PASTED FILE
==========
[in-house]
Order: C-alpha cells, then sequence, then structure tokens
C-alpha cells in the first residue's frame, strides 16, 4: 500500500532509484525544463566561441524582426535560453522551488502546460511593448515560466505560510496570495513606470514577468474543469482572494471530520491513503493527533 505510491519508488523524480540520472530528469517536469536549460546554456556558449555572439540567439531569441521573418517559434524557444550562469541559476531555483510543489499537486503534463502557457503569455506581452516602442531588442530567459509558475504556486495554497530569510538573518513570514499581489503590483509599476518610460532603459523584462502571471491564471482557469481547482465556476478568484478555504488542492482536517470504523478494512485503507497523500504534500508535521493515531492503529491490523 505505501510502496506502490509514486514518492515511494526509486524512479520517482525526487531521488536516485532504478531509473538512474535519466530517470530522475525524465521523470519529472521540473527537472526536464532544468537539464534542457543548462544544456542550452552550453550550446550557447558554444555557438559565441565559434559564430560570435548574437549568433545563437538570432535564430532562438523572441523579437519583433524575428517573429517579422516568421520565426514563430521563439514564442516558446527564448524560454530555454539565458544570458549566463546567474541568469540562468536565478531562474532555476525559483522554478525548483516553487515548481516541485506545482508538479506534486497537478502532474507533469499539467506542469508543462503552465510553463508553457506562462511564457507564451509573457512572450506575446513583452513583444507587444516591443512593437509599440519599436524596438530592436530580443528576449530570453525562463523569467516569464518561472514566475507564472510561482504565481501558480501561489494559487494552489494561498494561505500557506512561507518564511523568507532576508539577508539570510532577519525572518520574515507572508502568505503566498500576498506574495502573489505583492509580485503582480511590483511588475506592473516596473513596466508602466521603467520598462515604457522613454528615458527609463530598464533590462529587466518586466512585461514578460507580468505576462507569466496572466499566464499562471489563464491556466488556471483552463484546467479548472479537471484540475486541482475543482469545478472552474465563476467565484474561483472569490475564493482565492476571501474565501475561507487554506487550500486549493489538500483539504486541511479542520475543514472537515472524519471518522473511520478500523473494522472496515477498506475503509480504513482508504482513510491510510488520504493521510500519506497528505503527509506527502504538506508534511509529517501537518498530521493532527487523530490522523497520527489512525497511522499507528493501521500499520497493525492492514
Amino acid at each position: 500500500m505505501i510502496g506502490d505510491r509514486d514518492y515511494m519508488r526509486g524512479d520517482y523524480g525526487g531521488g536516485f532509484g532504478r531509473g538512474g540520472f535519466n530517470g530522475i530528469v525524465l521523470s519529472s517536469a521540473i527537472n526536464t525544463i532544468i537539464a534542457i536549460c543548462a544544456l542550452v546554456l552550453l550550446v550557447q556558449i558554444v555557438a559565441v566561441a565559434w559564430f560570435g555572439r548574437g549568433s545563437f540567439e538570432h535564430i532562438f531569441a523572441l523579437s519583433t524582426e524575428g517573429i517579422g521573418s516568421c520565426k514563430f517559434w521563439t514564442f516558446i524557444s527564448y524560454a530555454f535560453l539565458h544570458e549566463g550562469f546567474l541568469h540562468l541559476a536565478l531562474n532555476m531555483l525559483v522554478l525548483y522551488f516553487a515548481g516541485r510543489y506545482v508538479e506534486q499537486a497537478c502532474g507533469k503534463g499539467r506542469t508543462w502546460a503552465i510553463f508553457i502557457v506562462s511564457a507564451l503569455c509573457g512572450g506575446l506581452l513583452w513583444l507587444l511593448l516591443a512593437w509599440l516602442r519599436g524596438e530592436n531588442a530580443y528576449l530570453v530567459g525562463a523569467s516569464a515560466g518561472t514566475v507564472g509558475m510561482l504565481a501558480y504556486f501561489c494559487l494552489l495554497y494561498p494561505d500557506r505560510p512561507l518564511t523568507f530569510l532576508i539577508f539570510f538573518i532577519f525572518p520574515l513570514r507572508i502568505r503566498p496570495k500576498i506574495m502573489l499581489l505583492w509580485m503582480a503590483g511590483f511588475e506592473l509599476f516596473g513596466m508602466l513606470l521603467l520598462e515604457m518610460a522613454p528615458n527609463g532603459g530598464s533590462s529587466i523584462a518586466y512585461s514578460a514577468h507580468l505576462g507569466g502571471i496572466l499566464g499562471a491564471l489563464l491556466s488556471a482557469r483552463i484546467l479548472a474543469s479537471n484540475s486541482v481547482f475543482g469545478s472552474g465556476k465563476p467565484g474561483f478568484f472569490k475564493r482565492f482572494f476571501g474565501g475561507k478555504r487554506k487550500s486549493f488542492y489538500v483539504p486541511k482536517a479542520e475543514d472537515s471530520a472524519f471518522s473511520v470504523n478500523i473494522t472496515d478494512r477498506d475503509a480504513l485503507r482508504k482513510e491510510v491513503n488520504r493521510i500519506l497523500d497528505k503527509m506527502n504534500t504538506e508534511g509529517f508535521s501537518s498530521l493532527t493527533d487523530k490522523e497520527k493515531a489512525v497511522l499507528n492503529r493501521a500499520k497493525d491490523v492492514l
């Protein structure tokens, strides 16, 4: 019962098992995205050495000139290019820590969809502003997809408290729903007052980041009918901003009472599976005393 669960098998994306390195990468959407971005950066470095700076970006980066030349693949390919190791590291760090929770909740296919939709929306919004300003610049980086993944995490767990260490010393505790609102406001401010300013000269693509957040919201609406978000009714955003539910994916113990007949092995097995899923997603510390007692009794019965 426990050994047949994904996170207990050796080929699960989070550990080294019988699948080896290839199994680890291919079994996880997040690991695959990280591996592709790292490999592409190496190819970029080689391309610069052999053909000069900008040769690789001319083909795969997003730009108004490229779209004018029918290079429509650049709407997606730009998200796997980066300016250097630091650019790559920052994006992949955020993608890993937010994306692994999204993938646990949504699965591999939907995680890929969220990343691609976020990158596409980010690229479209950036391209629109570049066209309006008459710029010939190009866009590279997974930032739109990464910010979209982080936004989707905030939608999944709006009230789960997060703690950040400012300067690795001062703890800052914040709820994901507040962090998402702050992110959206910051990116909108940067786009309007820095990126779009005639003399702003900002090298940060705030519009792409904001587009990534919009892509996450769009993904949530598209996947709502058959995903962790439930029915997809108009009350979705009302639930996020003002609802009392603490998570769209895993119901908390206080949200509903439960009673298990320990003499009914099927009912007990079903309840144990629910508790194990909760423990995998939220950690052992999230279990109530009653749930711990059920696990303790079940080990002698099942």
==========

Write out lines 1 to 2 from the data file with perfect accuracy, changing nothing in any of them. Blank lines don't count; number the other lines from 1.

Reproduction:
[in-house]
Order: C-alpha cells, then sequence, then structure tokens